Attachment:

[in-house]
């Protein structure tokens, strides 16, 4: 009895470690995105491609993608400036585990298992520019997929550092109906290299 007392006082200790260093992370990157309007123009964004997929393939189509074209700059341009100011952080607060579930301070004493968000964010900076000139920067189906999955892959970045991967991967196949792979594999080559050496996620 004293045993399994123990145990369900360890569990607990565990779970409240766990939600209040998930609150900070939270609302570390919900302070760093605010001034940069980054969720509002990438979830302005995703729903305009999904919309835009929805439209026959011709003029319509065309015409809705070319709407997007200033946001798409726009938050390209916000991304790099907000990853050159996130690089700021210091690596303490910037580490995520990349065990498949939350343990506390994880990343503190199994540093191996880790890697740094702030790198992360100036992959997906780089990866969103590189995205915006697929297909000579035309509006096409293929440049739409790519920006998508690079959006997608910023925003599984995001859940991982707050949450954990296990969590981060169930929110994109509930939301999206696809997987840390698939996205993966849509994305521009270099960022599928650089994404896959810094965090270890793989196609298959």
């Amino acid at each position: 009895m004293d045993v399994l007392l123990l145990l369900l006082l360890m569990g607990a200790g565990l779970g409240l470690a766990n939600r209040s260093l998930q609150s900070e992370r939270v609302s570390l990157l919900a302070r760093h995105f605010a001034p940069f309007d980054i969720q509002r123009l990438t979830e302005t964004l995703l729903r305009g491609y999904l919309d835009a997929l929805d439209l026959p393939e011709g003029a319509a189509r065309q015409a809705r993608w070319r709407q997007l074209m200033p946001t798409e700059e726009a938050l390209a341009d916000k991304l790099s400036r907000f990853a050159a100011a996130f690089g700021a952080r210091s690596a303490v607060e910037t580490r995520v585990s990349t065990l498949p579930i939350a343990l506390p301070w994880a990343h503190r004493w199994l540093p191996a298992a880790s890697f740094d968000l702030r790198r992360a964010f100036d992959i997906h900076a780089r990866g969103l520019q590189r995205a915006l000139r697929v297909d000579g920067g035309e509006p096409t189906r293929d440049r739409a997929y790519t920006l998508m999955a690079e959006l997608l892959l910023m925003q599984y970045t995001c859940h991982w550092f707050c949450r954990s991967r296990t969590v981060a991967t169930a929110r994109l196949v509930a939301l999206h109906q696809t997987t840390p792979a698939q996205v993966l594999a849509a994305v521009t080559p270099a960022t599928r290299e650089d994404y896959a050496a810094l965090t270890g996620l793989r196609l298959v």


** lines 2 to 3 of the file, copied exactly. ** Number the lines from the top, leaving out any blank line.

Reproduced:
């Protein structure tokens, strides 16, 4: 009895470690995105491609993608400036585990298992520019997929550092109906290299 007392006082200790260093992370990157309007123009964004997929393939189509074209700059341009100011952080607060579930301070004493968000964010900076000139920067189906999955892959970045991967991967196949792979594999080559050496996620 004293045993399994123990145990369900360890569990607990565990779970409240766990939600209040998930609150900070939270609302570390919900302070760093605010001034940069980054969720509002990438979830302005995703729903305009999904919309835009929805439209026959011709003029319509065309015409809705070319709407997007200033946001798409726009938050390209916000991304790099907000990853050159996130690089700021210091690596303490910037580490995520990349065990498949939350343990506390994880990343503190199994540093191996880790890697740094702030790198992360100036992959997906780089990866969103590189995205915006697929297909000579035309509006096409293929440049739409790519920006998508690079959006997608910023925003599984995001859940991982707050949450954990296990969590981060169930929110994109509930939301999206696809997987840390698939996205993966849509994305521009270099960022599928650089994404896959810094965090270890793989196609298959």
């Amino acid at each position: 009895m004293d045993v399994l007392l123990l145990l369900l006082l360890m569990g607990a200790g565990l779970g409240l470690a766990n939600r209040s260093l998930q609150s900070e992370r939270v609302s570390l990157l919900a302070r760093h995105f605010a001034p940069f309007d980054i969720q509002r123009l990438t979830e302005t964004l995703l729903r305009g491609y999904l919309d835009a997929l929805d439209l026959p393939e011709g003029a319509a189509r065309q015409a809705r993608w070319r709407q997007l074209m200033p946001t798409e700059e726009a938050l390209a341009d916000k991304l790099s400036r907000f990853a050159a100011a996130f690089g700021a952080r210091s690596a303490v607060e910037t580490r995520v585990s990349t065990l498949p579930i939350a343990l506390p301070w994880a990343h503190r004493w199994l540093p191996a298992a880790s890697f740094d968000l702030r790198r992360a964010f100036d992959i997906h900076a780089r990866g969103l520019q590189r995205a915006l000139r697929v297909d000579g920067g035309e509006p096409t189906r293929d440049r739409a997929y790519t920006l998508m999955a690079e959006l997608l892959l910023m925003q599984y970045t995001c859940h991982w550092f707050c949450r954990s991967r296990t969590v981060a991967t169930a929110r994109l196949v509930a939301l999206h109906q696809t997987t840390p792979a698939q996205v993966l594999a849509a994305v521009t080559p270099a960022t599928r290299e650089d994404y896959a050496a810094l965090t270890g996620l793989r196609l298959v």